You can imagine any number of approaches to an arpeggio that will nudge it along to fluidity. One, is thinking that the elbows, arms, and wrists are playing the fingers. In a sense the fingers are the end of a total arm suspension. Relaxation is the key word.
The C# minor arpeggio is thankfully symmetrical and starts with parallel fingers 2, 1, in both hands and then progresses through reciprocal (or mirror fingers) on the G#, C#: The Right hand uses 2, 4, while the Left is in reverse, with 4,2. Thumbs MEET between these black key tunnels. Such a predictable pattern of notes assists the student on a cognitive level.
C# E G# C# E G# C# E G# C#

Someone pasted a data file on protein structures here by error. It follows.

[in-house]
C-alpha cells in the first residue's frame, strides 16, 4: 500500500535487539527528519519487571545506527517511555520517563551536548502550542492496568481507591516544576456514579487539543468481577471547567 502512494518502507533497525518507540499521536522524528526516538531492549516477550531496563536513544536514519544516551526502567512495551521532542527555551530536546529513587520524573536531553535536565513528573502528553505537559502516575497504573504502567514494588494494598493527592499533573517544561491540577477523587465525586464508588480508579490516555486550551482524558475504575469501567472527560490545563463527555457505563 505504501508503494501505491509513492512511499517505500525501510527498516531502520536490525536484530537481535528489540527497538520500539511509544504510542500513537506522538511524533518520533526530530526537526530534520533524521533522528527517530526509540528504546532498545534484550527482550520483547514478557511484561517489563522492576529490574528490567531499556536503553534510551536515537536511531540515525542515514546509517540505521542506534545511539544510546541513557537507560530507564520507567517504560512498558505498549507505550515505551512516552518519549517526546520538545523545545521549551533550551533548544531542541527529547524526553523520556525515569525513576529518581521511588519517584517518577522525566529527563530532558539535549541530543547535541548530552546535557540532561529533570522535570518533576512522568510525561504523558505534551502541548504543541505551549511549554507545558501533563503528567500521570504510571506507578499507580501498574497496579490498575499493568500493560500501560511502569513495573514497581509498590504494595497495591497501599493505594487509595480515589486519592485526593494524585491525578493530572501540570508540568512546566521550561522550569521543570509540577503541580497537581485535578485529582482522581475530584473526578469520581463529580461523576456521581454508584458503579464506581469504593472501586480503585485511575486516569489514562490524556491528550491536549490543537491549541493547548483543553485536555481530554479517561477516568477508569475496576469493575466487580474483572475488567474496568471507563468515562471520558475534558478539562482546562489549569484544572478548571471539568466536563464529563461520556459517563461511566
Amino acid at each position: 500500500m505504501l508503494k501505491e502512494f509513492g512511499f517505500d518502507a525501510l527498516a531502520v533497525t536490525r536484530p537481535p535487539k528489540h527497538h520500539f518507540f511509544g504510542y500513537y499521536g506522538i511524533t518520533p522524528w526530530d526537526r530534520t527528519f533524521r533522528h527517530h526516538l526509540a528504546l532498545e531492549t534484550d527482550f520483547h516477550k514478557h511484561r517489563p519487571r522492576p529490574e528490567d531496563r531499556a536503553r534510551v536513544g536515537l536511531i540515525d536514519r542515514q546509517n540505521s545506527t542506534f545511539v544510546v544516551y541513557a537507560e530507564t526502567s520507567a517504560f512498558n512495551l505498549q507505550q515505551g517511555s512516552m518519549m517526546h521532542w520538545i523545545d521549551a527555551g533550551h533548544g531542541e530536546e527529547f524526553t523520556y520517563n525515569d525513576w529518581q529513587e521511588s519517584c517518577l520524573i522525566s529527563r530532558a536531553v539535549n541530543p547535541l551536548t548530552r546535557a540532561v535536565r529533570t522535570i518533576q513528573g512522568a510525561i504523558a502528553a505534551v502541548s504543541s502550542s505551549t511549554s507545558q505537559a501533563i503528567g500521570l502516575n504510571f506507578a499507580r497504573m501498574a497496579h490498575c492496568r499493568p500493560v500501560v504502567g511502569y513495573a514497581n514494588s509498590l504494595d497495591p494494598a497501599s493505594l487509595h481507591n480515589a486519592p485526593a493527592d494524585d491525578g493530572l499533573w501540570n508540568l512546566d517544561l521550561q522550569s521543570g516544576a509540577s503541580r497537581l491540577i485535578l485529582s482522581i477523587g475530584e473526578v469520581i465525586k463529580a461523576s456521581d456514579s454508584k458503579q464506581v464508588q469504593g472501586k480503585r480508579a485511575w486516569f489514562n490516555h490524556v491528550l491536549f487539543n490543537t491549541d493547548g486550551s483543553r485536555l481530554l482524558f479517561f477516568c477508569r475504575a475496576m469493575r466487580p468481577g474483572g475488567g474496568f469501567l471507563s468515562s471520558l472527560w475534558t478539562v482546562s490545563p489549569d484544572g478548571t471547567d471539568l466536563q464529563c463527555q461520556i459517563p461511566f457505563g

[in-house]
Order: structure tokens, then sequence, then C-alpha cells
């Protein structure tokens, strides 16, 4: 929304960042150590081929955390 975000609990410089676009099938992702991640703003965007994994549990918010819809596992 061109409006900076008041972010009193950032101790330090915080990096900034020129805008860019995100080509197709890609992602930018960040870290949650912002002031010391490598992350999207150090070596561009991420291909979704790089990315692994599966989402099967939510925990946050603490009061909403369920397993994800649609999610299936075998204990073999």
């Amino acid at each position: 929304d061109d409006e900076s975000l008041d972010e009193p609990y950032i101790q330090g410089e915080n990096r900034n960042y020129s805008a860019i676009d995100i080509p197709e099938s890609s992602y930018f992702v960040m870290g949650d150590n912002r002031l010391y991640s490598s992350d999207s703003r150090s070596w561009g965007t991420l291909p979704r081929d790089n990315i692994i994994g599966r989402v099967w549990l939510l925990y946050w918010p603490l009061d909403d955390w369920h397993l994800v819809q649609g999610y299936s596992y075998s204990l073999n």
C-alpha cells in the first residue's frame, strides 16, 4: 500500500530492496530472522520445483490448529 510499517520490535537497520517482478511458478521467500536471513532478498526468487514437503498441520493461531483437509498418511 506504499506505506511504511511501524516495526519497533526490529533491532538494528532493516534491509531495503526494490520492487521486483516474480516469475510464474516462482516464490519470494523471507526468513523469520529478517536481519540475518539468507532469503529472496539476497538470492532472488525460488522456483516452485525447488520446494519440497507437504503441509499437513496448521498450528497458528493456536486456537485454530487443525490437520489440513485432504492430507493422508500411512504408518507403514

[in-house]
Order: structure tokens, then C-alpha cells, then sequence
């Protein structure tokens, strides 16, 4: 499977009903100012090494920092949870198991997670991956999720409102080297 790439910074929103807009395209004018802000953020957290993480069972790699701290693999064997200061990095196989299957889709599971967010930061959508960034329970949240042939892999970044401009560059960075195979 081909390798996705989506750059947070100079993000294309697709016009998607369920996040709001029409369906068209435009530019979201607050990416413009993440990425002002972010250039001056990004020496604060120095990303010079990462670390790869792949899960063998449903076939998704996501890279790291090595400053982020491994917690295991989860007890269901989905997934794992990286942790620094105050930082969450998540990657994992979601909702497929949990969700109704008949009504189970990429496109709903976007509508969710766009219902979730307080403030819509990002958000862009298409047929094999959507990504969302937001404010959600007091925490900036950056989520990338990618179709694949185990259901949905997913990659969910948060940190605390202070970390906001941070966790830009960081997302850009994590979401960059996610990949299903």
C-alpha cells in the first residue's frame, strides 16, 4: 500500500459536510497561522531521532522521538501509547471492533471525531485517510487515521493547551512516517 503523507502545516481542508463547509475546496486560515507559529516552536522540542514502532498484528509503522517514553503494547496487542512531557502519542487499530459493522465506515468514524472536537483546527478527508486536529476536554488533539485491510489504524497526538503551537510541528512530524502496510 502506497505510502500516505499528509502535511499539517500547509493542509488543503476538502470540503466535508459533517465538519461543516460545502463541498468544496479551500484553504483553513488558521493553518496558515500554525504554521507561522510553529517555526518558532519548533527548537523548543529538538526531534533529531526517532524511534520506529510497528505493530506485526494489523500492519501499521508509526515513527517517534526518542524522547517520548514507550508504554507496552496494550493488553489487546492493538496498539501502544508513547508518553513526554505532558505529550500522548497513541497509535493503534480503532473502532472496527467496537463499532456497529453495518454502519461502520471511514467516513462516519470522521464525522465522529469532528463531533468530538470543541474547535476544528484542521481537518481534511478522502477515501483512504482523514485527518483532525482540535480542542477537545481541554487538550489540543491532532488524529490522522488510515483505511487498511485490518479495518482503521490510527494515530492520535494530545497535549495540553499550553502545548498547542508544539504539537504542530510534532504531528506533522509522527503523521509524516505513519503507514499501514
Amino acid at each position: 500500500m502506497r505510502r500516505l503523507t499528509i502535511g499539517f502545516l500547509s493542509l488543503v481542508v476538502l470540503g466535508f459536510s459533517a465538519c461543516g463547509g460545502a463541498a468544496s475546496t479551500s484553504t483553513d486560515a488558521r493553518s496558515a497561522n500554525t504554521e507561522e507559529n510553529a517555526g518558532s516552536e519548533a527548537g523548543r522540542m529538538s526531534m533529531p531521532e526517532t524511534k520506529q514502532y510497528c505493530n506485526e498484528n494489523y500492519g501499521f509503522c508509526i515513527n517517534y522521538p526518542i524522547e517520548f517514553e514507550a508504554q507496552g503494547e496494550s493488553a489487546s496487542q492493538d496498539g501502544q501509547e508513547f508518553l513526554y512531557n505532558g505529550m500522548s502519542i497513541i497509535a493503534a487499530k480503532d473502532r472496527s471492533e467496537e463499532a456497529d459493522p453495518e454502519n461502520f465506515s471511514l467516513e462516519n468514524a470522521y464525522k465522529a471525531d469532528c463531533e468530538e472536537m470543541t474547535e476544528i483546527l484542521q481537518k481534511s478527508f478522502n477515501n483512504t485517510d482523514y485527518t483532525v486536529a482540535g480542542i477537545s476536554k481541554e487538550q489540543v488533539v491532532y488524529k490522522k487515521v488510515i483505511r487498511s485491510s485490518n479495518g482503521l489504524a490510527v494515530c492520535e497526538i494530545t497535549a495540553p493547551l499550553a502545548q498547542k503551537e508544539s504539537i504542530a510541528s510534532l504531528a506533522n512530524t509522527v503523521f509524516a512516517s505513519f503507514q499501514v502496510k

The Physical or Kinesthetic dimension of arpeggio playing:
The videotaped instruction fleshes out a swing of the elbows, and demonstrates how a student can practice sweeping, curved motions of the arm SILENTLY before infusing sound. The miming of movements is one of the ways a player can be his own best coach between lessons.
Blocking is another technique reviewed in the footage.
Finally, thinking of arpeggios as playful romps over the keys, with abounding rolls of energy is a great frame of reference. It applies to legato and staccato playing since both need contouring.
Practicing the E Major Arpeggio
POWHOW LIVE webcast piano instruction: